Cover Abby Lee at work in Mambow (Photo: Abby Lee)

The London-based chef shares what she misses most about home and where she goes to get the taste of home in London

Abby Lee grew up among loaves of bread and pots of assam pedas in her family's bakery and home kitchen. Her fondest childhood is the smell of freshly baked bread. Eventually Lee earned a diploma from Le Cordon Bleu and landed a job at Michelin-starred Pashà Ristorante in Italy. 

She opened her own restaurant, Mambow, in 2020; the timing was unfortunate and she was forced to close down the fast casual restaurant during the pandemic lockdown. She reintroduced Mambow recently at London's Peckham district. This time, however, it is a full service restaurant with food inspired by her growing up years in Malaysia and Singapore. At Mambow, she's constantly recreating and reinventing flavours she grew up in. 

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What was your Le Cordon Bleu experience like? 
 
In Malaysia, most dishes start with a rempah, so not being able to use this approach at Le Cordon Bleu was weird. I also noticed the flavours at Le Cordon Bleu were much simpler—the dishes focused way more on the flavours of the produce itself, with much more delicate seasoning and lots of butter.

The other big difference was the plating and measurements. In Malaysian cuisine, portions are more generous and a lot is measured with the eye or by feel, whereas at Le Cordon Bleu everything was incredibly precise. I literally had to measure out bits of vegetable and fish with a ruler when plating dishes.

What inspired Mambow? 
 
My aunt and my grandma and their way of cooking. Their recipes and watching them cook over the years were a big source of inspiration. I knew that at some point in my life I wanted to inherit their recipes. With Mambow, I can introduce to the people in the UK about our beautiful Malaysian food. Cooking is also a way to preserve and honour the memories of my family as well as keeping my heritage alive. 

Tell us more about the process of creating Mambow's menu.

It began with me spending four months in Malaysia with my aunt and grandma, learning all about traditional recipes and dishes. Next, I learnt what people in the UK liked through the pop-ups that I did. They really helped me understand what dishes worked well for the UK palate.

The menu at Mambow is essentially a combination of traditional Malaysian dishes inherited from my family and some adapted and modernised dishes that I knew would work here. A good example is the Hainanese Chicken Sando.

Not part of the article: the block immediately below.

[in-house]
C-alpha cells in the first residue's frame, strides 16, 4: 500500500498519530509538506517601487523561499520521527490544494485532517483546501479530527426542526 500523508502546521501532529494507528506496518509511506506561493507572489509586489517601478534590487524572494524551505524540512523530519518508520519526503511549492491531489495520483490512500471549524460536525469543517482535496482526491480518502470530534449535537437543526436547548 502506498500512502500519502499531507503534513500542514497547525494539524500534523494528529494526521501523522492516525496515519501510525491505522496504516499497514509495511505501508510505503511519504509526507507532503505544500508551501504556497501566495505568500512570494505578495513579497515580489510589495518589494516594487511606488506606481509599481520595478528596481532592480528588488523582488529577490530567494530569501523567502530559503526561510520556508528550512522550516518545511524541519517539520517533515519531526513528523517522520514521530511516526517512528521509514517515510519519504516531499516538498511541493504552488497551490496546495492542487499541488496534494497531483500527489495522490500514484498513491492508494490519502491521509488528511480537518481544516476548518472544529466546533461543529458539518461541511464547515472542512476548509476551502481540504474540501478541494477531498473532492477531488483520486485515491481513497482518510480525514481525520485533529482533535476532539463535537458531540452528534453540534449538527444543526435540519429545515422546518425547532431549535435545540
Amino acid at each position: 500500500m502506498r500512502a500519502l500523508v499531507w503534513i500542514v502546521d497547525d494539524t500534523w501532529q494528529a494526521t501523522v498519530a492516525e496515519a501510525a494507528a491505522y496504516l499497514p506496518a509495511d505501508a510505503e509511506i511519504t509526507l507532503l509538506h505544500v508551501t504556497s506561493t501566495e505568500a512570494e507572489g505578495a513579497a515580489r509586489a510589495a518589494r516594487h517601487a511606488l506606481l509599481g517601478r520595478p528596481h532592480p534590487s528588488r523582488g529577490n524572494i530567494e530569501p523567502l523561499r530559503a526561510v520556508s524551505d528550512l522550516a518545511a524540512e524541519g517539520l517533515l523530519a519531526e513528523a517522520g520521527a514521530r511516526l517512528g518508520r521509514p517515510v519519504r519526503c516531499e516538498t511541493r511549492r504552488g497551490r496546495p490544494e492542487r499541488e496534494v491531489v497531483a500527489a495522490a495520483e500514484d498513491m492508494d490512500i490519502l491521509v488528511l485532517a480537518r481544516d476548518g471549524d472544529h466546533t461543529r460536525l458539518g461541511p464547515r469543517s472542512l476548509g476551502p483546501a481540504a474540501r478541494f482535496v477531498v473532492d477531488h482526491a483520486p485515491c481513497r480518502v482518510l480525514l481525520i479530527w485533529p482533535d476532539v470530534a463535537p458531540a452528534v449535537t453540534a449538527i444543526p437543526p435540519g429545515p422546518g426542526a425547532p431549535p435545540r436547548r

See also: A Taste of Home: Sambal Shiok Laksa Bar's Mandy Yin on Her Favourite Pasar Malam

If someone from Malaysia visited Mambow, what would be the dish you'd recommend?

Ikan Asam Pedas made with my family’s signature rempah. It's the punchiest dish on the menu.

What food do you miss most when away from Malaysia?

The ones that come to mind are popiah, chee cheong fun and iced Milo.

Do you have a favourite restaurant in Malaysia?

Soon Hock Cafe & Restaurant in Sibu. I've been craving kampua mee so much recently.

If you have guests visiting London, where would you take them for a real taste of Malaysia? 

Dapur in Holborn is amazing for its nasi lemak. Malaysian Deli for its sambal mackerel and aubergine. Putera Puteri in Notting Hill is great for curry puffs and wat tan hor (Cantonese rice noodles with seafood or meat in starchy sauce).  

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What café in Malaysia do you go for your coffee fix?

I go to The Alley in George Town. It has its beans beans roasted in Kuala Lumpur.

Do you stock up on any Malaysian ingredients or packaged foods before flying back to the UK? 

I always bring back some belacan and Taiping soy sauce. The latter is a proper dark soy sauce which you can’t really get in the UK. I also stock up on bunga kantan, properly wrapped and ready to go in the freezer as soon as I arrive home.  

What restaurant would you like to try when you're back in Malaysia next? 

Gēn Penang. It looks very inspiring! 

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